Methods
Aim

This study aimed to explore nurse's confidence with required communication skills competencies.

Design

A cross-sectional pilot study using an online survey (SurveyMonkeyTM) was administered via a web link provided in an email to the nursing alumni of one nursing school in Ireland in 2015. A gatekeeper based at the local Alumni Office sent the link. A follow-up/reminder email was sent reminding participants to complete the survey after 2 weeks.

Sample

Determining a robust data collection method for qualified nurses within the ROI was problematic. Probability sampling, which is the favored method of approach in quantitative research,38 proves difficult as the main national nursing database, the national register of nurses in ROI yields notoriously low response rates, often <10%.39,40 Internationally, incredibly high responses from national nurse databases (up to 70%) are received when compared with ROI.41 Additionally while there are many professional nurse associations internationally, there is no such organization in the ROI that could be utilized to seek nurses’ views. The Irish Nurses Organisation is a national trade union.42 However sampling from this cohort leads to a conflict of interest. Researchers are therefore confined mostly to convenience sampling or retrieving responses from localized specialized nursing organizations (e.g., cardiac or cancer care). To combat this, and to gain information from a wider group of qualified nurses for this study, this team accessed the Alumni database (n = 5000) of one national university. Fifty-two responses were received. As it is impossible to determine how many of the 5000 alumni truly responded in determining the sampling framework and hence become very difficult. As such the 52 respondents were considered for this purposive pilot sample, and as such included in a small case study for the research purposes.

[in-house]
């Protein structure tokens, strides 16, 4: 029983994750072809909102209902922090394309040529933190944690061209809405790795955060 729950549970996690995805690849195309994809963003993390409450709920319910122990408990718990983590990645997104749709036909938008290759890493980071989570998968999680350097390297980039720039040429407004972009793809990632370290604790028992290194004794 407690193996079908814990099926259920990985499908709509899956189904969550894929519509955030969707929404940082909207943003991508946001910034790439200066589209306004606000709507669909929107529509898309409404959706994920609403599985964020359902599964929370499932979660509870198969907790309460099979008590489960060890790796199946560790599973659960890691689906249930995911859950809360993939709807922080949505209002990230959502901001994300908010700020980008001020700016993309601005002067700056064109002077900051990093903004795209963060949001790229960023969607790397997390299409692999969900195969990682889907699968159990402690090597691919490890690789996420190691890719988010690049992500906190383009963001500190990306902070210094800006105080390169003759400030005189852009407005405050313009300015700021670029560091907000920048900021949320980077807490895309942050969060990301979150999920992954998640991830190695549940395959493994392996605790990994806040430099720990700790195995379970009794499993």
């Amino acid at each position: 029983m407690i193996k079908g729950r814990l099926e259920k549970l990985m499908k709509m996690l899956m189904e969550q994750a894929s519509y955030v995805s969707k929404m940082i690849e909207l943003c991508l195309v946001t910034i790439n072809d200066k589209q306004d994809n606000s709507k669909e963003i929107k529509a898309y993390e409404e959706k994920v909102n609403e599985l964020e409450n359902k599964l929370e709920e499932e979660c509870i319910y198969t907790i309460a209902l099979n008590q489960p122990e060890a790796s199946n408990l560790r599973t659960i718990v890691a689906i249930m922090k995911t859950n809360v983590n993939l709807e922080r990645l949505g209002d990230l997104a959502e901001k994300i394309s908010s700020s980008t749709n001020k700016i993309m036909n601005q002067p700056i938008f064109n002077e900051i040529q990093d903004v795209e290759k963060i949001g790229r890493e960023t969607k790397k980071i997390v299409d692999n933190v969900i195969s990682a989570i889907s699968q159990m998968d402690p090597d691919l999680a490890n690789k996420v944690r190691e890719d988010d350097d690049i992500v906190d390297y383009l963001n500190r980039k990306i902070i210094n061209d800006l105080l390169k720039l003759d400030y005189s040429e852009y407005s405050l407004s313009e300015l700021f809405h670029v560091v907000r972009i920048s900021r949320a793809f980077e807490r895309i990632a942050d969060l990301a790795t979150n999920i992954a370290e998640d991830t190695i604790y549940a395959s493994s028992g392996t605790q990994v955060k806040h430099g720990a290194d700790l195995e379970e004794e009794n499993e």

Measure